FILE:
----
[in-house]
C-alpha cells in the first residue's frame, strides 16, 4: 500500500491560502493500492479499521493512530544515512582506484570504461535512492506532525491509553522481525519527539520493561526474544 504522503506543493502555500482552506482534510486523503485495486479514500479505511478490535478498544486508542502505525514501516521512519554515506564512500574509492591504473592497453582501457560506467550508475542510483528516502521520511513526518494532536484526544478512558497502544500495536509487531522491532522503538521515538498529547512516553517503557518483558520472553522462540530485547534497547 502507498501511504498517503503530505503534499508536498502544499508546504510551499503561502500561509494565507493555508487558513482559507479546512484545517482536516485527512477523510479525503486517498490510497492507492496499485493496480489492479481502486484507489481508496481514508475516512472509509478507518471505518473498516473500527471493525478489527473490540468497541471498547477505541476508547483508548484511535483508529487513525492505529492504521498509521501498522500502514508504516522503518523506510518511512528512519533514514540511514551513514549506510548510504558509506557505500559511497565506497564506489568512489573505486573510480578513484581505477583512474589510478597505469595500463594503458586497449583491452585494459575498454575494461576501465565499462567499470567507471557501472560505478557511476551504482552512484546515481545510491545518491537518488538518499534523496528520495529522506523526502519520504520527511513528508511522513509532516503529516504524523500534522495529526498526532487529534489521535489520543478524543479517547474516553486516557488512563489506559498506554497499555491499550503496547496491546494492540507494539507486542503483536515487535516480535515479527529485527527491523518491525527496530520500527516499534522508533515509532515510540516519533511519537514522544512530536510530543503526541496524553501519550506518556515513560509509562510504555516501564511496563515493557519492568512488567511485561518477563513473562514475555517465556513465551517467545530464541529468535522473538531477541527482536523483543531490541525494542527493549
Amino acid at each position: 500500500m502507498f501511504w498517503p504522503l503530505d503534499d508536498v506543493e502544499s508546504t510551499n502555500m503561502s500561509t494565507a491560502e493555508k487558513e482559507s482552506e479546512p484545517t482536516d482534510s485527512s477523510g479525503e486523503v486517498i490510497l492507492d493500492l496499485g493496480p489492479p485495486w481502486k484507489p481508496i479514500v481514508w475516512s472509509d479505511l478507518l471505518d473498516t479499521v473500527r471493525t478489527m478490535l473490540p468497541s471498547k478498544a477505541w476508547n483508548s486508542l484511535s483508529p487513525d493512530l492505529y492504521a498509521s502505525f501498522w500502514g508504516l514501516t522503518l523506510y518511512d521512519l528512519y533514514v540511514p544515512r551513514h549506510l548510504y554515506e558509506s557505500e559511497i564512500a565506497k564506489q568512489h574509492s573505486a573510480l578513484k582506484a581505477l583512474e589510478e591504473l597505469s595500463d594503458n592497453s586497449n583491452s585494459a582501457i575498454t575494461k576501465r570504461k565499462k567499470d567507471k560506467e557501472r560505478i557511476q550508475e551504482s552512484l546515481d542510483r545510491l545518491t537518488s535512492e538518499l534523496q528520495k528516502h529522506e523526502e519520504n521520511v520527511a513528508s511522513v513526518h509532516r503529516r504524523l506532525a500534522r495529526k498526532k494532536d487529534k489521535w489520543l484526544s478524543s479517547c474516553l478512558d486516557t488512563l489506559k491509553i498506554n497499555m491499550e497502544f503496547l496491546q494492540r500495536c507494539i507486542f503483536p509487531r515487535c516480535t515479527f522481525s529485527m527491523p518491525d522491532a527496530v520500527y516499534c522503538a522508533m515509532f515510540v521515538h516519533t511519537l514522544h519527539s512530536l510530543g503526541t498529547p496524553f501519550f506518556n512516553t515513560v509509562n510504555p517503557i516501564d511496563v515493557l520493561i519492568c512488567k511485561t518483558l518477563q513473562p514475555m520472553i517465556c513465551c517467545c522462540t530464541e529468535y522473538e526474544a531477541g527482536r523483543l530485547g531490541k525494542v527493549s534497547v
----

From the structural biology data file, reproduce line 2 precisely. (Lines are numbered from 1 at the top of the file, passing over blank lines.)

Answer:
C-alpha cells in the first residue's frame, strides 16, 4: 500500500491560502493500492479499521493512530544515512582506484570504461535512492506532525491509553522481525519527539520493561526474544 504522503506543493502555500482552506482534510486523503485495486479514500479505511478490535478498544486508542502505525514501516521512519554515506564512500574509492591504473592497453582501457560506467550508475542510483528516502521520511513526518494532536484526544478512558497502544500495536509487531522491532522503538521515538498529547512516553517503557518483558520472553522462540530485547534497547 502507498501511504498517503503530505503534499508536498502544499508546504510551499503561502500561509494565507493555508487558513482559507479546512484545517482536516485527512477523510479525503486517498490510497492507492496499485493496480489492479481502486484507489481508496481514508475516512472509509478507518471505518473498516473500527471493525478489527473490540468497541471498547477505541476508547483508548484511535483508529487513525492505529492504521498509521501498522500502514508504516522503518523506510518511512528512519533514514540511514551513514549506510548510504558509506557505500559511497565506497564506489568512489573505486573510480578513484581505477583512474589510478597505469595500463594503458586497449583491452585494459575498454575494461576501465565499462567499470567507471557501472560505478557511476551504482552512484546515481545510491545518491537518488538518499534523496528520495529522506523526502519520504520527511513528508511522513509532516503529516504524523500534522495529526498526532487529534489521535489520543478524543479517547474516553486516557488512563489506559498506554497499555491499550503496547496491546494492540507494539507486542503483536515487535516480535515479527529485527527491523518491525527496530520500527516499534522508533515509532515510540516519533511519537514522544512530536510530543503526541496524553501519550506518556515513560509509562510504555516501564511496563515493557519492568512488567511485561518477563513473562514475555517465556513465551517467545530464541529468535522473538531477541527482536523483543531490541525494542527493549